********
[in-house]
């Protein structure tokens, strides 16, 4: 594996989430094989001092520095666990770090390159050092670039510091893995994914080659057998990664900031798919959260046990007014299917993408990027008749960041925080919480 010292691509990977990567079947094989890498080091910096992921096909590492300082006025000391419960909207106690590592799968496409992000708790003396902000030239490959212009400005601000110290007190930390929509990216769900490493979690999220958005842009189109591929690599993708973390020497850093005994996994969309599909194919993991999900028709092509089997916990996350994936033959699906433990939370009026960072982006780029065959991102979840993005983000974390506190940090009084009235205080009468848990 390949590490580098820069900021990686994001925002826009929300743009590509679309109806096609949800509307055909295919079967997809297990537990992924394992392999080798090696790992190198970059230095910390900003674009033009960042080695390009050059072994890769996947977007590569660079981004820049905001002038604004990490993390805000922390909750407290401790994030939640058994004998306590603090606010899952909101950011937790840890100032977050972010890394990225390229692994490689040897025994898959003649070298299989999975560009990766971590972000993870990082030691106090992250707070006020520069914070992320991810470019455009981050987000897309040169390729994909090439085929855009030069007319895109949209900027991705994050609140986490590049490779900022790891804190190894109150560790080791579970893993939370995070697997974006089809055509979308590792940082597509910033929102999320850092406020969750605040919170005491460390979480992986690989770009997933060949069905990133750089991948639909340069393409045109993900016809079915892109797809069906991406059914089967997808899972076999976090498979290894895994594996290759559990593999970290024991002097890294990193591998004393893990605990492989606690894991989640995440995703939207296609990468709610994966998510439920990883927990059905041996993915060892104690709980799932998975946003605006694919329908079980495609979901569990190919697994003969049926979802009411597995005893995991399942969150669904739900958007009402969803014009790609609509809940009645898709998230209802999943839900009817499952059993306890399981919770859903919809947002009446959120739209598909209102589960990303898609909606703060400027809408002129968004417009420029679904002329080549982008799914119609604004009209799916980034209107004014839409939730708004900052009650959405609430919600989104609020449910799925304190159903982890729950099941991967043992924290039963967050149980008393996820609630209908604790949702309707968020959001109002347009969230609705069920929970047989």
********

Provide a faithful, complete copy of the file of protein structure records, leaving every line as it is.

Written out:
[in-house]
């Protein structure tokens, strides 16, 4: 594996989430094989001092520095666990770090390159050092670039510091893995994914080659057998990664900031798919959260046990007014299917993408990027008749960041925080919480 010292691509990977990567079947094989890498080091910096992921096909590492300082006025000391419960909207106690590592799968496409992000708790003396902000030239490959212009400005601000110290007190930390929509990216769900490493979690999220958005842009189109591929690599993708973390020497850093005994996994969309599909194919993991999900028709092509089997916990996350994936033959699906433990939370009026960072982006780029065959991102979840993005983000974390506190940090009084009235205080009468848990 390949590490580098820069900021990686994001925002826009929300743009590509679309109806096609949800509307055909295919079967997809297990537990992924394992392999080798090696790992190198970059230095910390900003674009033009960042080695390009050059072994890769996947977007590569660079981004820049905001002038604004990490993390805000922390909750407290401790994030939640058994004998306590603090606010899952909101950011937790840890100032977050972010890394990225390229692994490689040897025994898959003649070298299989999975560009990766971590972000993870990082030691106090992250707070006020520069914070992320991810470019455009981050987000897309040169390729994909090439085929855009030069007319895109949209900027991705994050609140986490590049490779900022790891804190190894109150560790080791579970893993939370995070697997974006089809055509979308590792940082597509910033929102999320850092406020969750605040919170005491460390979480992986690989770009997933060949069905990133750089991948639909340069393409045109993900016809079915892109797809069906991406059914089967997808899972076999976090498979290894895994594996290759559990593999970290024991002097890294990193591998004393893990605990492989606690894991989640995440995703939207296609990468709610994966998510439920990883927990059905041996993915060892104690709980799932998975946003605006694919329908079980495609979901569990190919697994003969049926979802009411597995005893995991399942969150669904739900958007009402969803014009790609609509809940009645898709998230209802999943839900009817499952059993306890399981919770859903919809947002009446959120739209598909209102589960990303898609909606703060400027809408002129968004417009420029679904002329080549982008799914119609604004009209799916980034209107004014839409939730708004900052009650959405609430919600989104609020449910799925304190159903982890729950099941991967043992924290039963967050149980008393996820609630209908604790949702309707968020959001109002347009969230609705069920929970047989």